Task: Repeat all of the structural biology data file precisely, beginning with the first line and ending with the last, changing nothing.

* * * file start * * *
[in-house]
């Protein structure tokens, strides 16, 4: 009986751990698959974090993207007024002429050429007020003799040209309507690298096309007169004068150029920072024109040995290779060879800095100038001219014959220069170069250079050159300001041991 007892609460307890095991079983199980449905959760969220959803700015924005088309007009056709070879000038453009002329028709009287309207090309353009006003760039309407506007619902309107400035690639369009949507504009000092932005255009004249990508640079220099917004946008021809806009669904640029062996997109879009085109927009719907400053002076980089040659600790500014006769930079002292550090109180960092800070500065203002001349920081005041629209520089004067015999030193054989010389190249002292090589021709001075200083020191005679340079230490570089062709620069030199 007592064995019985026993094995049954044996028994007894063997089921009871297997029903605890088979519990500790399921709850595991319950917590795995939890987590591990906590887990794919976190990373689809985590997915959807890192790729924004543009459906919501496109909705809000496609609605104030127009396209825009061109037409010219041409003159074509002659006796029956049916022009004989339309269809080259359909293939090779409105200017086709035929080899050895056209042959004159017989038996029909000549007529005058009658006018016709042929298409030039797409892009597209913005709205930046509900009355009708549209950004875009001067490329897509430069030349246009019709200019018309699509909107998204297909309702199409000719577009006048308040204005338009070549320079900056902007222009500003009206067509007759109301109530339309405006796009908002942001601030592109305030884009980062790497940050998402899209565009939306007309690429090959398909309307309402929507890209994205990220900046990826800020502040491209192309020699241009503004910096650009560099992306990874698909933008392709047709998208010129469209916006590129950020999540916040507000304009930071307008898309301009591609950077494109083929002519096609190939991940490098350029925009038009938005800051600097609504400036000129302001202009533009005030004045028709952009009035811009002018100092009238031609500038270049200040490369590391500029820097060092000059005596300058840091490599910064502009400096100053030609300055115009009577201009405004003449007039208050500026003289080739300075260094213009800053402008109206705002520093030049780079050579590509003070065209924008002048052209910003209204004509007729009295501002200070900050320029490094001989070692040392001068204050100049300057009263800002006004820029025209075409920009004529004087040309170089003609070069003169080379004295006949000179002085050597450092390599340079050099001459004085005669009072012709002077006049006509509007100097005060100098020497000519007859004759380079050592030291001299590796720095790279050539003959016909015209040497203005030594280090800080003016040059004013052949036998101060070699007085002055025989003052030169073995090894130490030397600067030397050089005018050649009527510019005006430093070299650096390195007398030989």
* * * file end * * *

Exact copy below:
[in-house]
């Protein structure tokens, strides 16, 4: 009986751990698959974090993207007024002429050429007020003799040209309507690298096309007169004068150029920072024109040995290779060879800095100038001219014959220069170069250079050159300001041991 007892609460307890095991079983199980449905959760969220959803700015924005088309007009056709070879000038453009002329028709009287309207090309353009006003760039309407506007619902309107400035690639369009949507504009000092932005255009004249990508640079220099917004946008021809806009669904640029062996997109879009085109927009719907400053002076980089040659600790500014006769930079002292550090109180960092800070500065203002001349920081005041629209520089004067015999030193054989010389190249002292090589021709001075200083020191005679340079230490570089062709620069030199 007592064995019985026993094995049954044996028994007894063997089921009871297997029903605890088979519990500790399921709850595991319950917590795995939890987590591990906590887990794919976190990373689809985590997915959807890192790729924004543009459906919501496109909705809000496609609605104030127009396209825009061109037409010219041409003159074509002659006796029956049916022009004989339309269809080259359909293939090779409105200017086709035929080899050895056209042959004159017989038996029909000549007529005058009658006018016709042929298409030039797409892009597209913005709205930046509900009355009708549209950004875009001067490329897509430069030349246009019709200019018309699509909107998204297909309702199409000719577009006048308040204005338009070549320079900056902007222009500003009206067509007759109301109530339309405006796009908002942001601030592109305030884009980062790497940050998402899209565009939306007309690429090959398909309307309402929507890209994205990220900046990826800020502040491209192309020699241009503004910096650009560099992306990874698909933008392709047709998208010129469209916006590129950020999540916040507000304009930071307008898309301009591609950077494109083929002519096609190939991940490098350029925009038009938005800051600097609504400036000129302001202009533009005030004045028709952009009035811009002018100092009238031609500038270049200040490369590391500029820097060092000059005596300058840091490599910064502009400096100053030609300055115009009577201009405004003449007039208050500026003289080739300075260094213009800053402008109206705002520093030049780079050579590509003070065209924008002048052209910003209204004509007729009295501002200070900050320029490094001989070692040392001068204050100049300057009263800002006004820029025209075409920009004529004087040309170089003609070069003169080379004295006949000179002085050597450092390599340079050099001459004085005669009072012709002077006049006509509007100097005060100098020497000519007859004759380079050592030291001299590796720095790279050539003959016909015209040497203005030594280090800080003016040059004013052949036998101060070699007085002055025989003052030169073995090894130490030397600067030397050089005018050649009527510019005006430093070299650096390195007398030989």